Printmaker Alan Kitching is blurring the boundaries between handcrafted & digital art

"The craft ethos is coming back into life somehow...people want to touch it again, they want to feel that someone's made this; it hasn't come from a machine or a factory, somebody's actually sat down and thought about it and used their eyes and their hands and they've made this thing..."

Listening to Alan Kitching talk about the practice and art of his craft is an inspiring thing. A leading practitioner in letterpress printing, typography and design, Alan uses only traditional methods for printing and refrains from using technology to aide his artistic process. Alan's knowledge, talent and ongoing passion for the authentic, age-old printing process is encouraging a resurgence in the design world. Many digital designers are especially looking to the qualities found in good craftsmanship to incorporate into the aesthetic of contemporary digital design.

Writers and critics have been calling it 'a renaissance of craftsmanship'. In an age where technology dominates almost every aspect of life, the past decade has welcomed the rapid return of the handmade quality, aesthetic & process into digital design. Alan has developed a style that allows him to move and work with the contemporary times but also to stay loyal to the element of craft. Something that, upon close observation, is always evident in his quite graphic work: the imperfect, tactile, subjective, human, natural qualities that can be found in craftsmanship.

His recent collaboration with Monotype is a perfect example of how Alan can adapt and thrive in the digital age. Two of the biggest typographic forces who are at the top of their game in their respective fields; one works with his hands, the other works with technology. Monotype are global trailblazers in type and home to some of the world's most popular typefaces including Times New Roman, Gill Sans and Arial. The collaboration with Alan is first and foremost a celebration of type, but it was also a chance to see what qualities the handcrafted element can bring to typefaces that were conceived digitally.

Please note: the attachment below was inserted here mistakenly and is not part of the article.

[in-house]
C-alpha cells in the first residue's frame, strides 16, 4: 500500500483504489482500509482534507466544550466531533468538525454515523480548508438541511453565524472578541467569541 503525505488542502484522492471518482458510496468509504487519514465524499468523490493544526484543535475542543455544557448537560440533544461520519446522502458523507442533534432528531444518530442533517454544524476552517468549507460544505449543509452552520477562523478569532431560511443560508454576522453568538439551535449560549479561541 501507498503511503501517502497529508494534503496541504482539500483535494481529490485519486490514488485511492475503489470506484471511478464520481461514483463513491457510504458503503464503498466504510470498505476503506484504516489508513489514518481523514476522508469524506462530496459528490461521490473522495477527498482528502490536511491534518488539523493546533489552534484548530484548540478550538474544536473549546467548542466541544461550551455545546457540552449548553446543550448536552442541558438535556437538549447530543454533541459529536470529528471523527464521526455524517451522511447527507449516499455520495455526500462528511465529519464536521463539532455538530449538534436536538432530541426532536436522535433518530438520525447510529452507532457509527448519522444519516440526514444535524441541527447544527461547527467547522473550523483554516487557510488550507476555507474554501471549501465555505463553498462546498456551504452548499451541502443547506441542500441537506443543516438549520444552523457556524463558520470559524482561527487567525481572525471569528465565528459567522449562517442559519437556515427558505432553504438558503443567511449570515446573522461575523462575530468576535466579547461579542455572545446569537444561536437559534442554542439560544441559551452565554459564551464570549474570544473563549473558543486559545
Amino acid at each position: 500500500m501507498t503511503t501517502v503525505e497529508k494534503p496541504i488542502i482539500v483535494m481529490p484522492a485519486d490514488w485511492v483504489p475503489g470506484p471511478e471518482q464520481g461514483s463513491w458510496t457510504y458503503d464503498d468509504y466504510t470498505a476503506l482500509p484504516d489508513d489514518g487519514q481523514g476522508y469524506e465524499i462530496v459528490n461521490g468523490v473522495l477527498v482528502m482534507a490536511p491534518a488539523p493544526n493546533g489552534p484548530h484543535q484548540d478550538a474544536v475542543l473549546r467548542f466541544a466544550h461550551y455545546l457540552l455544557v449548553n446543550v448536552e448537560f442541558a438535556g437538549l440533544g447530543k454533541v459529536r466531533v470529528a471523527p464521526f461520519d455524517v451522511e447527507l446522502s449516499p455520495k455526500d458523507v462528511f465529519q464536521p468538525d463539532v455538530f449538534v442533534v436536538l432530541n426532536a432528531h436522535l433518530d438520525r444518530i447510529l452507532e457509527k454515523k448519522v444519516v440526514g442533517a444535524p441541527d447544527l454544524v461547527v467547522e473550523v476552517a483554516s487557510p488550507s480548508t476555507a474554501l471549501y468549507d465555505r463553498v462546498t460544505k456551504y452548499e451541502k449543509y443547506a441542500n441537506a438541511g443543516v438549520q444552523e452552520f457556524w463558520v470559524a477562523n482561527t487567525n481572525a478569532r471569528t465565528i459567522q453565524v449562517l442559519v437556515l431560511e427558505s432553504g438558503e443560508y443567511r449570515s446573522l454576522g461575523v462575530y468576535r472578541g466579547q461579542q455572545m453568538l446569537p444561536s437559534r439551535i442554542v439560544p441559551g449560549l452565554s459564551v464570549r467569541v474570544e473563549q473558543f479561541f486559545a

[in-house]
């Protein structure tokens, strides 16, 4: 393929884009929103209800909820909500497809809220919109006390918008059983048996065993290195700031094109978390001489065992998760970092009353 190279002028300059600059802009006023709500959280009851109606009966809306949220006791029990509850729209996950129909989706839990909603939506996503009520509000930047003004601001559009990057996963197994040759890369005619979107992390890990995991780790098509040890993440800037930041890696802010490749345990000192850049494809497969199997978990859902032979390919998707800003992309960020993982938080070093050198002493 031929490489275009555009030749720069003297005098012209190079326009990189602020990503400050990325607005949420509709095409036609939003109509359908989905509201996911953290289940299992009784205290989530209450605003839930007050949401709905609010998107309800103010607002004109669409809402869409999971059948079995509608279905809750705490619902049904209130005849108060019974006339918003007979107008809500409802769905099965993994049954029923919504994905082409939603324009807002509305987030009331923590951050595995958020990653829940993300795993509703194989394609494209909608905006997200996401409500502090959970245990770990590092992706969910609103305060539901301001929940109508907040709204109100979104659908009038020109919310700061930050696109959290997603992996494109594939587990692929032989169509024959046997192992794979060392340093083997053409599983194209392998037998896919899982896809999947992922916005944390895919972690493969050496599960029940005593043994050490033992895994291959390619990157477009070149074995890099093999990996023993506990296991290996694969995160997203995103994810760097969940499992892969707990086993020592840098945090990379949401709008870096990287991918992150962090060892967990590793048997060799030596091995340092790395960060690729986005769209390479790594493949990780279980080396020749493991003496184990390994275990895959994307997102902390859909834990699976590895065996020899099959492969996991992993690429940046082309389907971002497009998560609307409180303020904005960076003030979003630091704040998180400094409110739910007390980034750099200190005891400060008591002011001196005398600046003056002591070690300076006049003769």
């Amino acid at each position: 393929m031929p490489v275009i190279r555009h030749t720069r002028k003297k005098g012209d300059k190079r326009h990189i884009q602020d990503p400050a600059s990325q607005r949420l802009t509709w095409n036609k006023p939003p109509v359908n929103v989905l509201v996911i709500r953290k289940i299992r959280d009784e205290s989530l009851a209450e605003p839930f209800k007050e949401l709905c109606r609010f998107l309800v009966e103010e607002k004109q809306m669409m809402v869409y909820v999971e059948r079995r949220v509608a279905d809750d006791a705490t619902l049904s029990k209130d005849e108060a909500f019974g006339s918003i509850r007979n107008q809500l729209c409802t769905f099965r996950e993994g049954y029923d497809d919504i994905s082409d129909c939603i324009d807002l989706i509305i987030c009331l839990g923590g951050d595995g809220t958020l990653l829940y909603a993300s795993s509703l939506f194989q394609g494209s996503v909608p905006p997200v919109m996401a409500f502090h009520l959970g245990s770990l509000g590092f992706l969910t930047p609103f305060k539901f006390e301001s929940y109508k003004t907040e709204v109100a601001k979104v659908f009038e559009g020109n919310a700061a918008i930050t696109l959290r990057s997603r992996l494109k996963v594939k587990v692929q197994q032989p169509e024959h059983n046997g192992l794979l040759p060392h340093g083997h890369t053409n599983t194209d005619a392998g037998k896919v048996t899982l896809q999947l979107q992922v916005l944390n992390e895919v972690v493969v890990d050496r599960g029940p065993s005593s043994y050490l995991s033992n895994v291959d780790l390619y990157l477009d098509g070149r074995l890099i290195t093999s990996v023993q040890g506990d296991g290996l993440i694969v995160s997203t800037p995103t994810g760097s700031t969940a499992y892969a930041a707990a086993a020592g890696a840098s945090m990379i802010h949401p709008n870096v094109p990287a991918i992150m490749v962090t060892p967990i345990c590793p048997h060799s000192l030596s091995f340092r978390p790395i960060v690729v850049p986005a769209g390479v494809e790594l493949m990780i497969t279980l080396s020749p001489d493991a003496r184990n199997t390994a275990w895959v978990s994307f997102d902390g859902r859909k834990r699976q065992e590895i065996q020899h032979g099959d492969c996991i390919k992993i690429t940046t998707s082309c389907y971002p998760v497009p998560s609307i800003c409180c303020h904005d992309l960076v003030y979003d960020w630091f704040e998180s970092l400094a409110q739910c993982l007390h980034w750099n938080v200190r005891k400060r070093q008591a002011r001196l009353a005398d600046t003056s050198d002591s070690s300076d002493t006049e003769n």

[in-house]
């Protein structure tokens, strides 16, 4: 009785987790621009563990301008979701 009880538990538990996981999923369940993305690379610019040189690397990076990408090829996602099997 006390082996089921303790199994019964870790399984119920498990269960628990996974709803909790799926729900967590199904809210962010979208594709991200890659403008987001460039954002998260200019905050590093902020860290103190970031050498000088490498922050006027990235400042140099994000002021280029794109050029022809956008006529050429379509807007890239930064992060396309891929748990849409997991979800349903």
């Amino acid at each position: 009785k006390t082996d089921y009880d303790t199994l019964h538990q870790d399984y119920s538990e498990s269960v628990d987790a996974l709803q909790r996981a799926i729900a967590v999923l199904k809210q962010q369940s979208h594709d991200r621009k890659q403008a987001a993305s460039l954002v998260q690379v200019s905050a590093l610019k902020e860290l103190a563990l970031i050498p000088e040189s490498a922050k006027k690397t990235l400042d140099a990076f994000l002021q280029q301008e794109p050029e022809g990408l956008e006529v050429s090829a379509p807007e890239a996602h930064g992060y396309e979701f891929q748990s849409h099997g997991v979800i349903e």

The collaboration process

Alan collaborated with Monotype to produce a collection of work that would pay tribute to five influential graphic designers of the past century: Tom Eckersley, Abram Games, FHK Henrion, Josef Müller-Brockmann and Paul Rand, honouring their life and work. He chose individual typefaces from the Monotype archives for each designer, he then created his own hand-cut letters out of card to be used on the printing press. He produced five pieces for the exhibition that all feature overlapping type; choosing distinct colours and compositions that would represent the work of each individual designer. The monographs were then mass screen-printed and made into leaflets to accompany the exhibition.

The finished pieces blur the line between handcrafted and digital art, even so, on close observation the craft element shines through in the finer details; a brush stroke or a tiny bleeding of ink into the paper, these are some of the unavoidable and beautiful qualities of handcrafted that can add depth and character to the art of digital design.

'The element of craft has been lost in design, to see Alan's work re-invents that.'

- James, Creative Director at Monotype

 The final monographs by alan kitching / monotype

The final monographs by alan kitching / monotype

We have a fantastic print workshop coming up at Gather this year, run by our good friend Nick Hand. Have a go at this beautiful craft yourself & book tickets for Gather here

Alan's latest book, Alan Kitching: A Life in Letterpress, was released in April this year. Read more about the beautiful book & Alan himself in an article by It's Nice That

The video below shows a glimpse behind the scenes of the Kitching/Monotype collaboration process, well worth a watch!



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